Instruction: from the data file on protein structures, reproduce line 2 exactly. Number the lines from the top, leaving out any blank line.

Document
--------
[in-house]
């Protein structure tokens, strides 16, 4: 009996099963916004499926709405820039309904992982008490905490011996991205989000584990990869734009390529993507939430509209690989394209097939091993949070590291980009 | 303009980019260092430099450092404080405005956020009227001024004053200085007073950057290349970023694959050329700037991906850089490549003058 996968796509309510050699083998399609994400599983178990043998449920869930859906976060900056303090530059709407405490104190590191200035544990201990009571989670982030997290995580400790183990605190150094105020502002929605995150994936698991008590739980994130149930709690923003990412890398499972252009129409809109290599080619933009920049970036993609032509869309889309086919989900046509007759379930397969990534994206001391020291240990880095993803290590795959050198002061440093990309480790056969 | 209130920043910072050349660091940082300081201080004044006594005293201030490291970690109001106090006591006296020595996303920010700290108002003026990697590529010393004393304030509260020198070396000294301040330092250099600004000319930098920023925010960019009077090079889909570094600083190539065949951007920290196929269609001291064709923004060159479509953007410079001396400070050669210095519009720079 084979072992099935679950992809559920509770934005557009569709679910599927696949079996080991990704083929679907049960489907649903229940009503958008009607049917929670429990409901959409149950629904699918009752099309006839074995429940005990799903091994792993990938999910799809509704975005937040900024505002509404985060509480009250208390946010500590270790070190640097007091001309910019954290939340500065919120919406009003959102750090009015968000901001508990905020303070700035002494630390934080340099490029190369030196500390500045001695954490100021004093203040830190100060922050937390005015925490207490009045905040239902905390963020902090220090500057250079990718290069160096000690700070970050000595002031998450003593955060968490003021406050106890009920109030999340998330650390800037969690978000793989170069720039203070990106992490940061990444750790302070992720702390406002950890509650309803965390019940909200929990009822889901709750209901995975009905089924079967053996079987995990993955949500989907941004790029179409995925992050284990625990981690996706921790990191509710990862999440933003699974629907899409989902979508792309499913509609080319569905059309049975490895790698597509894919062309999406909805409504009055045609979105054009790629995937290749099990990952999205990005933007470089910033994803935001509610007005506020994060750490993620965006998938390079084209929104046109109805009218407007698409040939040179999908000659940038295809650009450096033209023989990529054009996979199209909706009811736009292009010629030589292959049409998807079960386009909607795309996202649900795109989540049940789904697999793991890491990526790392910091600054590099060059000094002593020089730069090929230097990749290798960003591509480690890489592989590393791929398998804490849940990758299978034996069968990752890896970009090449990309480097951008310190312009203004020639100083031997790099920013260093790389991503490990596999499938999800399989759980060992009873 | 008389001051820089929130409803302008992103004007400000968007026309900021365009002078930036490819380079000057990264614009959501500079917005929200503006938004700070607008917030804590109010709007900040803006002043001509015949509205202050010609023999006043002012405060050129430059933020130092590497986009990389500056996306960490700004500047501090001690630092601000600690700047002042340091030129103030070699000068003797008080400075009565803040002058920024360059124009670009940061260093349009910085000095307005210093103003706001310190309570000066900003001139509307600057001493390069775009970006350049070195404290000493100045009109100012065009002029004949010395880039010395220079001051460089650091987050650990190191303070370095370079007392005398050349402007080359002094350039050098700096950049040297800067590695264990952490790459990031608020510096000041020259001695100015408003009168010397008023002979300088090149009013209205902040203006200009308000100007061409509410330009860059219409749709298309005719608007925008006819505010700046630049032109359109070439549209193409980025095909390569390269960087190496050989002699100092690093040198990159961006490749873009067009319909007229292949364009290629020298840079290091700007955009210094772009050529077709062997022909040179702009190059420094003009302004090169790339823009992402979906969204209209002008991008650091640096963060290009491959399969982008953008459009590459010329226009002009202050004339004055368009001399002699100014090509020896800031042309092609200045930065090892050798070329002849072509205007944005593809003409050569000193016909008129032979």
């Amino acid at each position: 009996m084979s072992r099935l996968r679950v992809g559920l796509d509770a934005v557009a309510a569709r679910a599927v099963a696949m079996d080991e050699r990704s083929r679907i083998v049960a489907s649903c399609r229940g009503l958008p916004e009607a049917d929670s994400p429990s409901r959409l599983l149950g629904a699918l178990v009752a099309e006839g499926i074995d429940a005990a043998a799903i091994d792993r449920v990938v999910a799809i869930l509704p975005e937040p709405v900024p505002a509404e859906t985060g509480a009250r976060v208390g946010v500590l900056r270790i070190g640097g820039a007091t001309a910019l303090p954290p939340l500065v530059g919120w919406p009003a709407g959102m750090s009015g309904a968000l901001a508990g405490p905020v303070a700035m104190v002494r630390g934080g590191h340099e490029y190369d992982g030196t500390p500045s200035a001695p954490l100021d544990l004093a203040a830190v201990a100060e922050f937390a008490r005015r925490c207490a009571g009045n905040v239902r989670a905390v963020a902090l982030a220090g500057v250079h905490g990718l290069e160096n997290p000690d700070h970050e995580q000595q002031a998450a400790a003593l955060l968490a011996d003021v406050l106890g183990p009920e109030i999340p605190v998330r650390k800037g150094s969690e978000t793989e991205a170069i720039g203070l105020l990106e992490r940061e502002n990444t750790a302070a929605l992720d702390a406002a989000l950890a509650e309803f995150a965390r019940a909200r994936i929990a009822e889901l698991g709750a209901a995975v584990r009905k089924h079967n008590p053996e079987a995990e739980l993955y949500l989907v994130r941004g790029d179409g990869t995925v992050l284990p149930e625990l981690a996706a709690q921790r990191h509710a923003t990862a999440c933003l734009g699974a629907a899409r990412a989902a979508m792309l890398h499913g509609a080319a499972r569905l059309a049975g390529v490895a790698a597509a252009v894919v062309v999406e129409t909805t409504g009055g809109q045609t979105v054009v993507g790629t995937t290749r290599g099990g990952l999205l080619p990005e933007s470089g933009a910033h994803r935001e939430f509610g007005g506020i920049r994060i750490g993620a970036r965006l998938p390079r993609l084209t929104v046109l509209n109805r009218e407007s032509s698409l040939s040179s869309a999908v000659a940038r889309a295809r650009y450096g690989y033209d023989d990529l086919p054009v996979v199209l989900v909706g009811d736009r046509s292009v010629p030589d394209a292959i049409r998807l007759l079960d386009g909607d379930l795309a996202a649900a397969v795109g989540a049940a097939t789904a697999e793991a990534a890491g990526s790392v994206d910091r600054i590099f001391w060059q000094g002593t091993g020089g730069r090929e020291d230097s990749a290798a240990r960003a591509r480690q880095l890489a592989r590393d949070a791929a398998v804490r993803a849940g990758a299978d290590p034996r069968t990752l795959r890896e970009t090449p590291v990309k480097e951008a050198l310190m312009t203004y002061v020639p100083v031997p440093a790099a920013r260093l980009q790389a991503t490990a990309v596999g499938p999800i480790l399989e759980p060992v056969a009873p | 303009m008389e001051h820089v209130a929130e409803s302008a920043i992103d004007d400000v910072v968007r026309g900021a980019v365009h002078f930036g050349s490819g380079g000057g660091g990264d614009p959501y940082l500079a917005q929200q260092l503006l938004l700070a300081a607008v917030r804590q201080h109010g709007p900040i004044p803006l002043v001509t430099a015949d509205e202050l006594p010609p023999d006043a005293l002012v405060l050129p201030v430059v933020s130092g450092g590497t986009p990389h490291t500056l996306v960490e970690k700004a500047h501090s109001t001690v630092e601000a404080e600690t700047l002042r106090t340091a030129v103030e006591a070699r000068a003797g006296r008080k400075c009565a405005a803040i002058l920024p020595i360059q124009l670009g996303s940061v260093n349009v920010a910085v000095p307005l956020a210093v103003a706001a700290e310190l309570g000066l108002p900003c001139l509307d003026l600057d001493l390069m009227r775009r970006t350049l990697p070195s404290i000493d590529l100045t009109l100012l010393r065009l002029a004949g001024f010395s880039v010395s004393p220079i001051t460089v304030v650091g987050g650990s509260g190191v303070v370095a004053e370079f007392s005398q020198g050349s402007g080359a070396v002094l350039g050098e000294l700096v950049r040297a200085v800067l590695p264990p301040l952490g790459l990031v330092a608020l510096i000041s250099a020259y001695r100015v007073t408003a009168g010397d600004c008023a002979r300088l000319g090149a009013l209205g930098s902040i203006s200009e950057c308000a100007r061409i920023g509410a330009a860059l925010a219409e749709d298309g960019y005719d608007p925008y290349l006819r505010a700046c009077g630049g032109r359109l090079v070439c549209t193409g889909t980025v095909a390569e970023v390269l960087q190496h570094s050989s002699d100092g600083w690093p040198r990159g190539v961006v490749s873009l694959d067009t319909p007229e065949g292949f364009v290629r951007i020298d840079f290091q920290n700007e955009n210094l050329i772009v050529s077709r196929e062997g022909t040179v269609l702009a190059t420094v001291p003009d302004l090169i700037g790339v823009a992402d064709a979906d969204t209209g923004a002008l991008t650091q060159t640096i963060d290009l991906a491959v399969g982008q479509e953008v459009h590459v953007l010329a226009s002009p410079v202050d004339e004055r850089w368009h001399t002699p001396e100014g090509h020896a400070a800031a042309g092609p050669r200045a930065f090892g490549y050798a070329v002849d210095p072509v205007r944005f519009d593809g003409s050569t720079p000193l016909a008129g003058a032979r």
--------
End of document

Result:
């Protein structure tokens, strides 16, 4: 009996099963916004499926709405820039309904992982008490905490011996991205989000584990990869734009390529993507939430509209690989394209097939091993949070590291980009 | 303009980019260092430099450092404080405005956020009227001024004053200085007073950057290349970023694959050329700037991906850089490549003058 996968796509309510050699083998399609994400599983178990043998449920869930859906976060900056303090530059709407405490104190590191200035544990201990009571989670982030997290995580400790183990605190150094105020502002929605995150994936698991008590739980994130149930709690923003990412890398499972252009129409809109290599080619933009920049970036993609032509869309889309086919989900046509007759379930397969990534994206001391020291240990880095993803290590795959050198002061440093990309480790056969 | 209130920043910072050349660091940082300081201080004044006594005293201030490291970690109001106090006591006296020595996303920010700290108002003026990697590529010393004393304030509260020198070396000294301040330092250099600004000319930098920023925010960019009077090079889909570094600083190539065949951007920290196929269609001291064709923004060159479509953007410079001396400070050669210095519009720079 084979072992099935679950992809559920509770934005557009569709679910599927696949079996080991990704083929679907049960489907649903229940009503958008009607049917929670429990409901959409149950629904699918009752099309006839074995429940005990799903091994792993990938999910799809509704975005937040900024505002509404985060509480009250208390946010500590270790070190640097007091001309910019954290939340500065919120919406009003959102750090009015968000901001508990905020303070700035002494630390934080340099490029190369030196500390500045001695954490100021004093203040830190100060922050937390005015925490207490009045905040239902905390963020902090220090500057250079990718290069160096000690700070970050000595002031998450003593955060968490003021406050106890009920109030999340998330650390800037969690978000793989170069720039203070990106992490940061990444750790302070992720702390406002950890509650309803965390019940909200929990009822889901709750209901995975009905089924079967053996079987995990993955949500989907941004790029179409995925992050284990625990981690996706921790990191509710990862999440933003699974629907899409989902979508792309499913509609080319569905059309049975490895790698597509894919062309999406909805409504009055045609979105054009790629995937290749099990990952999205990005933007470089910033994803935001509610007005506020994060750490993620965006998938390079084209929104046109109805009218407007698409040939040179999908000659940038295809650009450096033209023989990529054009996979199209909706009811736009292009010629030589292959049409998807079960386009909607795309996202649900795109989540049940789904697999793991890491990526790392910091600054590099060059000094002593020089730069090929230097990749290798960003591509480690890489592989590393791929398998804490849940990758299978034996069968990752890896970009090449990309480097951008310190312009203004020639100083031997790099920013260093790389991503490990596999499938999800399989759980060992009873 | 008389001051820089929130409803302008992103004007400000968007026309900021365009002078930036490819380079000057990264614009959501500079917005929200503006938004700070607008917030804590109010709007900040803006002043001509015949509205202050010609023999006043002012405060050129430059933020130092590497986009990389500056996306960490700004500047501090001690630092601000600690700047002042340091030129103030070699000068003797008080400075009565803040002058920024360059124009670009940061260093349009910085000095307005210093103003706001310190309570000066900003001139509307600057001493390069775009970006350049070195404290000493100045009109100012065009002029004949010395880039010395220079001051460089650091987050650990190191303070370095370079007392005398050349402007080359002094350039050098700096950049040297800067590695264990952490790459990031608020510096000041020259001695100015408003009168010397008023002979300088090149009013209205902040203006200009308000100007061409509410330009860059219409749709298309005719608007925008006819505010700046630049032109359109070439549209193409980025095909390569390269960087190496050989002699100092690093040198990159961006490749873009067009319909007229292949364009290629020298840079290091700007955009210094772009050529077709062997022909040179702009190059420094003009302004090169790339823009992402979906969204209209002008991008650091640096963060290009491959399969982008953008459009590459010329226009002009202050004339004055368009001399002699100014090509020896800031042309092609200045930065090892050798070329002849072509205007944005593809003409050569000193016909008129032979």